Welding of dissimilar magnesium alloys and aluminum alloys is an important issue because of their increasing applications in industries. In this document, the research and progress of a variety of welding techniques for joining dissimilar Mg alloys and Al alloys are reviewed from different perspectives. Welding of dissimilar Mg and Al is challenging due to the formation of brittle intermetallic compound (IMC) such as Mg17Al12 and Mg₂Al₃. In order to increase the joint strength, three main research approaches were used to eliminate or reduce the Mg-Al intermetallic reaction layer. First, solid state welding techniques which have a low welding temperature were used to reduce the IMCs. Second, IMC variety and distribution were controlled to avoid the degradation of the joining strength in fusion welding. Third, techniques which have relatively controllable reaction time and energy were used to eliminate the IMCs. Some important processing parameters and their effects on weld quality are discussed, and the microstructure and metallurgical reaction are described. Mechanical properties of welds such as hardness, tensile, shear and fatigue strength are discussed. The aim of the report is to review the recent progress in the welding of dissimilar Mg and Al to provide a basis for follow-up research.

  20. A Review of Dissimilar Welding Techniques for Magnesium Alloys to Aluminum Alloys

    PubMed Central

    Liu, Liming; Ren, Daxin; Liu, Fei

    2014-01-01

    Welding of dissimilar magnesium alloys and aluminum alloys is an important issue because of their increasing applications in industries. In this document, the research and progress of a variety of welding techniques for joining dissimilar Mg alloys and Al alloys are reviewed from different perspectives. Welding of dissimilar Mg and Al is challenging due to the formation of brittle intermetallic compound (IMC) such as Mg17Al12 and Mg2Al3. In order to increase the joint strength, three main research approaches were used to eliminate or reduce the Mg-Al intermetallic reaction layer. First, solid state welding techniques which have a low welding temperature were used to reduce the IMCs. Second, IMC variety and distribution were controlled to avoid the degradation of the joining strength in fusion welding. Third, techniques which have relatively controllable reaction time and energy were used to eliminate the IMCs. Some important processing parameters and their effects on weld quality are discussed, and the microstructure and metallurgical reaction are described. Mechanical properties of welds such as hardness, tensile, shear and fatigue strength are discussed. The aim of the report is to review the recent progress in the welding of dissimilar Mg and Al to provide a basis for follow-up research. PMID:28788646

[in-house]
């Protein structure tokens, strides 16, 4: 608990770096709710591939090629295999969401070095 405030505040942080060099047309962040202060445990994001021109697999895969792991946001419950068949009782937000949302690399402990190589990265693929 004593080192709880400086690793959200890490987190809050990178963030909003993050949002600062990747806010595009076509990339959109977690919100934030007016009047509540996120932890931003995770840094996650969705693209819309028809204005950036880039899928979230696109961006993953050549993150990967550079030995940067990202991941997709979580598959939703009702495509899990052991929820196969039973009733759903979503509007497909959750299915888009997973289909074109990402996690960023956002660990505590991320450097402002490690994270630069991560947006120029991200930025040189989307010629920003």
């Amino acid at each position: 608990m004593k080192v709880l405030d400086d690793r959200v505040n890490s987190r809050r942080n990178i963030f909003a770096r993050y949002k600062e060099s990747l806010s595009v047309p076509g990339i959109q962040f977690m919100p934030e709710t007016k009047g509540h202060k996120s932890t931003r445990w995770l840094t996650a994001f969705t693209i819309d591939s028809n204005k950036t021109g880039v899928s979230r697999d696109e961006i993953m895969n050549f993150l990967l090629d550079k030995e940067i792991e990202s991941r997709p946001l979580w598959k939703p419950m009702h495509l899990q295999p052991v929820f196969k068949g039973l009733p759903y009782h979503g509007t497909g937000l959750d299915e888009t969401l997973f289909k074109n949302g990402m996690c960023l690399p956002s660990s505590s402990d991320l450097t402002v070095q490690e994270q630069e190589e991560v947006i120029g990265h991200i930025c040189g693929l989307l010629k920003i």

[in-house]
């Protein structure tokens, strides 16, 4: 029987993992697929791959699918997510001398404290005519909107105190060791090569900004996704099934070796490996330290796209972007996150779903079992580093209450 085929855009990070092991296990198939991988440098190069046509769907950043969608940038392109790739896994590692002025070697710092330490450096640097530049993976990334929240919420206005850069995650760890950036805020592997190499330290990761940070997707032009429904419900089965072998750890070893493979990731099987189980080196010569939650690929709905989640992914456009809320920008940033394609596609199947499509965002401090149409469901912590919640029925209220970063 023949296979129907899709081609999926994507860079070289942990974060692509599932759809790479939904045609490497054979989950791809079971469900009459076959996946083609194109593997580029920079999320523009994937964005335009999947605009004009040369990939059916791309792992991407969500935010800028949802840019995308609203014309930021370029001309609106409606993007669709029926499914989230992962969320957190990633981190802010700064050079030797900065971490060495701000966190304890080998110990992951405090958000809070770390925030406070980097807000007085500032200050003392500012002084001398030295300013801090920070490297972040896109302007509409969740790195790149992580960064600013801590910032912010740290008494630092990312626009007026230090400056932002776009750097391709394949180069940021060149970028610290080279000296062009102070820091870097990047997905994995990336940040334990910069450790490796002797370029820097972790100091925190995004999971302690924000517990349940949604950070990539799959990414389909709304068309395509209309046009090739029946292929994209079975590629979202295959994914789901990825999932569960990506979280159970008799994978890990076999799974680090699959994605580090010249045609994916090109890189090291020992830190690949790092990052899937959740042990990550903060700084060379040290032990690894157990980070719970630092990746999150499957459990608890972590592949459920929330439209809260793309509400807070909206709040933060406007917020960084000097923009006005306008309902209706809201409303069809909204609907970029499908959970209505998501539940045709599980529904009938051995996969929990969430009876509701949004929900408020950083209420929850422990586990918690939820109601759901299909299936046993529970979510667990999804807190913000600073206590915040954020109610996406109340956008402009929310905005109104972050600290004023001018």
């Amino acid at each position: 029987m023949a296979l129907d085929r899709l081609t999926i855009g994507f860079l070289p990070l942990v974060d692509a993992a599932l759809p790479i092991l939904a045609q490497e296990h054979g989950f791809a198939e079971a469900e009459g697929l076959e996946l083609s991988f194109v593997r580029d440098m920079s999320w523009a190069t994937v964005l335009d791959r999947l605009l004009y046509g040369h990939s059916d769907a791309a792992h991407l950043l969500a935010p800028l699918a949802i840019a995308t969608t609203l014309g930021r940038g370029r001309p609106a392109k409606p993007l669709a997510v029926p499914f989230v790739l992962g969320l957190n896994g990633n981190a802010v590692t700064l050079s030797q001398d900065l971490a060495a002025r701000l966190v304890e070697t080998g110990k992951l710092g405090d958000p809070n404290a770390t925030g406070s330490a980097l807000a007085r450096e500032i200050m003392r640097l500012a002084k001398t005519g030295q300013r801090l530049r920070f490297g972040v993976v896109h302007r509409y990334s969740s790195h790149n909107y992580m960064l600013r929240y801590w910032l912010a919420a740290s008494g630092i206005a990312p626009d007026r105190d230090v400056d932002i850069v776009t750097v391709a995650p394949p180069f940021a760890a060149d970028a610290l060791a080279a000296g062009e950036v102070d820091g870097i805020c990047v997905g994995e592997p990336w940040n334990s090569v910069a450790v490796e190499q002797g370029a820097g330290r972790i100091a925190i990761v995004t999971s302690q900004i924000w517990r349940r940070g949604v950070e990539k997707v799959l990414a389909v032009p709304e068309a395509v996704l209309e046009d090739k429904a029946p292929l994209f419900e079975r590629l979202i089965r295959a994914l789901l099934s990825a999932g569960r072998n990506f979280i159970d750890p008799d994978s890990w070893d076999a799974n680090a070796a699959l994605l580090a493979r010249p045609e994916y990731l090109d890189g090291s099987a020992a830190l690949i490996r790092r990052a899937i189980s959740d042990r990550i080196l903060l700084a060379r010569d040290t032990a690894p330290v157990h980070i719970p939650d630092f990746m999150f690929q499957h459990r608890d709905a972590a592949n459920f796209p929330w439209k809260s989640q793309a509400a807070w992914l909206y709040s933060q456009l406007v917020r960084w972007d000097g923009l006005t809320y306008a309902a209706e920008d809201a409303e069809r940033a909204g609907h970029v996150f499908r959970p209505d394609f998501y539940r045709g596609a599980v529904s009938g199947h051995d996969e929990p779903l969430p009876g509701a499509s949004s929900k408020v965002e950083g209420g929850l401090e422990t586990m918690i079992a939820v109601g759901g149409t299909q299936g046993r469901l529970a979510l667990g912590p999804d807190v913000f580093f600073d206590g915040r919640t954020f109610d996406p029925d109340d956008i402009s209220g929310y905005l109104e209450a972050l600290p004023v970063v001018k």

1. Theoretical investigation of the interaction of glycerol with aluminum and magnesium phthalocyanines.

    PubMed

    Silva, V H C; Camargo, L T F M; Napolitano, H B; Pérez, C N; Camargo, A J

    2010-09-01

    Glycerol is a byproduct produced in great quantity by biodiesel industries in transesterification reactions. Finding new applications for glycerol is a current concern of many research groups around the world. This work focuses on a theoretical investigation, at the B3LYP/6-31G* level of theory, into the possibility of using aluminum phthalocyanine (AlPc) and magnesium phthalocyanine (MgPc) in the modelling of catalysts to convert glycerol into alcohol, which has wider industrial applicability. According to our calculations there are strong interactions between the O-terminus of glycerol and the central metal atom of AlPc and MgPc. By applying the Fukui function, HSAB theory and analysis of the frontier molecular orbital, it was possible to explain the way in which glycerol interacts with AlPc and MgPc. As a result of these interactions, there is a considerable change in both electronic and geometric parameters of glycerol, which can be used in designing new strategies to convert glycerol into alcohol.

  2. New method of treating dilute mineral acids using magnesium-aluminum oxide.

    PubMed

    Kameda, Tomohito; Yabuuchi, Fumiko; Yoshioka, Toshiaki; Uchida, Miho; Okuwaki, Akitsugu

    2003-04-01

    Mineral acids, such as H(3)PO(4), H(2)SO(4), HCl, and HNO(3,) were treated with magnesium-aluminum oxide (Mg-Al oxide), which behaved as a neutralizer and fixative of anions. Anion removal increased with increasing Mg-Al oxide quantity, time, Mg/Al molar ratio, and initial acid concentration. Up to 95% removal of anions was achieved in 0.5 N acids using a stoichiometric quantity of Mg(0.80)Al(0.20)O(1.10) for H(3)PO(4), 1.75 stoichiometric quantities for H(2)SO(4), or 2.5 stoichiometric quantities for HCl or HNO(3) at 20 degrees C over a period of 6 h. The final solutions were found to have a pH in the range of 8-12. Selectivity of acid removal was found to follow the following order: H(3)PO(4) > H(2)SO(4) > HCl > HNO(3). The equivalent of acid removal per 1 g of Mg-Al oxide decreased as the Mg/Al molar ratio of Mg-Al oxide increased.